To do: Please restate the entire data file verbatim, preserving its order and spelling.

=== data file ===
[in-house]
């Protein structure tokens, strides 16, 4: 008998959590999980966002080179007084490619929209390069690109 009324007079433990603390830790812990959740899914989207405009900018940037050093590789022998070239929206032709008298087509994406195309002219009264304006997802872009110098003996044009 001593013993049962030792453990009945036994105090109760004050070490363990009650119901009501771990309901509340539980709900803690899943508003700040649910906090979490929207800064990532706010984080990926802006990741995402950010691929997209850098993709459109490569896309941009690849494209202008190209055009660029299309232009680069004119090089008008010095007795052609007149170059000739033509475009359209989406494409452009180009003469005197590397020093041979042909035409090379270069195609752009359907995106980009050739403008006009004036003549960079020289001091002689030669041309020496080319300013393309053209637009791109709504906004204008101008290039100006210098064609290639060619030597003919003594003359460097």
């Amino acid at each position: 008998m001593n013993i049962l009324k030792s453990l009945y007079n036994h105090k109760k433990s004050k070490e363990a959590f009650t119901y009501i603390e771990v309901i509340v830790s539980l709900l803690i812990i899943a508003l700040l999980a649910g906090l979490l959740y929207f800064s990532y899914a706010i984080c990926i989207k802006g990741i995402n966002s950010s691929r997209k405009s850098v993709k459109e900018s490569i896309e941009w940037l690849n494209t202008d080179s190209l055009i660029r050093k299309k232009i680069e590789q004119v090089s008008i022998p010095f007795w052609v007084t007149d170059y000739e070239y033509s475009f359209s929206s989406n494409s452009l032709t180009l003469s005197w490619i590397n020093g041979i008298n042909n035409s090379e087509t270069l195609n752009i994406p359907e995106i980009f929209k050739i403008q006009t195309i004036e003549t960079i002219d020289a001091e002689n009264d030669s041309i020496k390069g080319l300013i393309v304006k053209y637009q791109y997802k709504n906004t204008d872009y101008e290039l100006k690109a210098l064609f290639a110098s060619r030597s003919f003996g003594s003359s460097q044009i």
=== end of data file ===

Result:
[in-house]
């Protein structure tokens, strides 16, 4: 008998959590999980966002080179007084490619929209390069690109 009324007079433990603390830790812990959740899914989207405009900018940037050093590789022998070239929206032709008298087509994406195309002219009264304006997802872009110098003996044009 001593013993049962030792453990009945036994105090109760004050070490363990009650119901009501771990309901509340539980709900803690899943508003700040649910906090979490929207800064990532706010984080990926802006990741995402950010691929997209850098993709459109490569896309941009690849494209202008190209055009660029299309232009680069004119090089008008010095007795052609007149170059000739033509475009359209989406494409452009180009003469005197590397020093041979042909035409090379270069195609752009359907995106980009050739403008006009004036003549960079020289001091002689030669041309020496080319300013393309053209637009791109709504906004204008101008290039100006210098064609290639060619030597003919003594003359460097």
């Amino acid at each position: 008998m001593n013993i049962l009324k030792s453990l009945y007079n036994h105090k109760k433990s004050k070490e363990a959590f009650t119901y009501i603390e771990v309901i509340v830790s539980l709900l803690i812990i899943a508003l700040l999980a649910g906090l979490l959740y929207f800064s990532y899914a706010i984080c990926i989207k802006g990741i995402n966002s950010s691929r997209k405009s850098v993709k459109e900018s490569i896309e941009w940037l690849n494209t202008d080179s190209l055009i660029r050093k299309k232009i680069e590789q004119v090089s008008i022998p010095f007795w052609v007084t007149d170059y000739e070239y033509s475009f359209s929206s989406n494409s452009l032709t180009l003469s005197w490619i590397n020093g041979i008298n042909n035409s090379e087509t270069l195609n752009i994406p359907e995106i980009f929209k050739i403008q006009t195309i004036e003549t960079i002219d020289a001091e002689n009264d030669s041309i020496k390069g080319l300013i393309v304006k053209y637009q791109y997802k709504n906004t204008d872009y101008e290039l100006k690109a210098l064609f290639a110098s060619r030597s003919f003996g003594s003359s460097q044009i």